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Early spring wildflower photography

Hepatica is one of the earliest wildflowers to bloom in the metro parks.
Hepatica is one of the earliest wildflowers to bloom in the metro parks.
Photo by Bill McCracken

Spring wildflowers are blooming.

The first day of spring brings with it the gift of small flowers and warmer weather. Get down on your knees to view these beautiful flowers along our park trails and woods. This is the Hepatica (Americana). They can be found in rich wooded parks and woodlots through out central Ohio. The same flowers can be blue, white, and pink. Look for it on slopes that get the full warm afternoon sun. This image shows the flower and the lobed leaf that may be under other leaves or not present at all.
Photographing all of the early spring wildflowers requires some special equipment. First you should use a telephoto lens that close focuses from sixty inches to eighteen inches. Your camera should have the macro mode. This is the small flower icon on the program mode control dial or menu. If at all possible use a sturdy tripod because the shutter speed may be fairly slow. Very early in the mournig is the best time to have little or no wind to shake the flowers.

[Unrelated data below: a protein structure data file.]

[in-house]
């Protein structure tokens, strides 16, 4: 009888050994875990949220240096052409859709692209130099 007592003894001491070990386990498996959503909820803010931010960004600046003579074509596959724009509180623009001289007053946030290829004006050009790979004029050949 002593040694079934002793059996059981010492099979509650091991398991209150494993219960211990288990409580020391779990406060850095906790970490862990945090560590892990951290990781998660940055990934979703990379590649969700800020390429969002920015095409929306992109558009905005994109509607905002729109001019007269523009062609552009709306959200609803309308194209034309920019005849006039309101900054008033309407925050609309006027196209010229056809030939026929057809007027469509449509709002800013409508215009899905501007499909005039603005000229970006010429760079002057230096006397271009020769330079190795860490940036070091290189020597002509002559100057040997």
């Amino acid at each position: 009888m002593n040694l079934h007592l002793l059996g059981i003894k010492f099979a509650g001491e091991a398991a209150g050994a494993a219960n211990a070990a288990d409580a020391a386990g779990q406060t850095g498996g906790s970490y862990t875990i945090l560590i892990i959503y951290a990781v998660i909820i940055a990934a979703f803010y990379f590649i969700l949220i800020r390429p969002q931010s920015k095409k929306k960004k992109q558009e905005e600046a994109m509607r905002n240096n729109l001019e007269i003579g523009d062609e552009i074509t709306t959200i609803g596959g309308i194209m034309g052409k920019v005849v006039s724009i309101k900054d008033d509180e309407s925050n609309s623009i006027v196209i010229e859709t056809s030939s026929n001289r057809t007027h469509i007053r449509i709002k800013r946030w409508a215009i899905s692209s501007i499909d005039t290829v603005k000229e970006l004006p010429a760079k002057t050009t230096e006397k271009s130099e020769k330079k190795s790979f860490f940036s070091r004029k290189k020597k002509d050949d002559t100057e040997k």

Focusing is the key to successful pictures. Sharp pictures are the result of taking your time and making sure the flower closest to you is in focus. If your camera has a selective focus area system, put the hot square on the flower. Compose the picture so the flower is not always in the bull’s eye. Include enough information in the picture so you can identify the plant later if you do not know what it is. The background is always the most difficult to control but not impossible. The best way to get it to blur out is make sure the distance from the lens to the subject is the same distance or greater to the background.
Composing could include the leaf or another flower in bud or full bloom. Pictures with the full bloom in the center are not bad but it should fill the picture. Allow enough space around the flower image for cropping later.
The lens used for this picture was a 70-300mm set at 240mm, shutter speed is 1/100 sec, aperture is f/80, and white balance is sunny day. The metering was set to pattern in manual mode with no flash.



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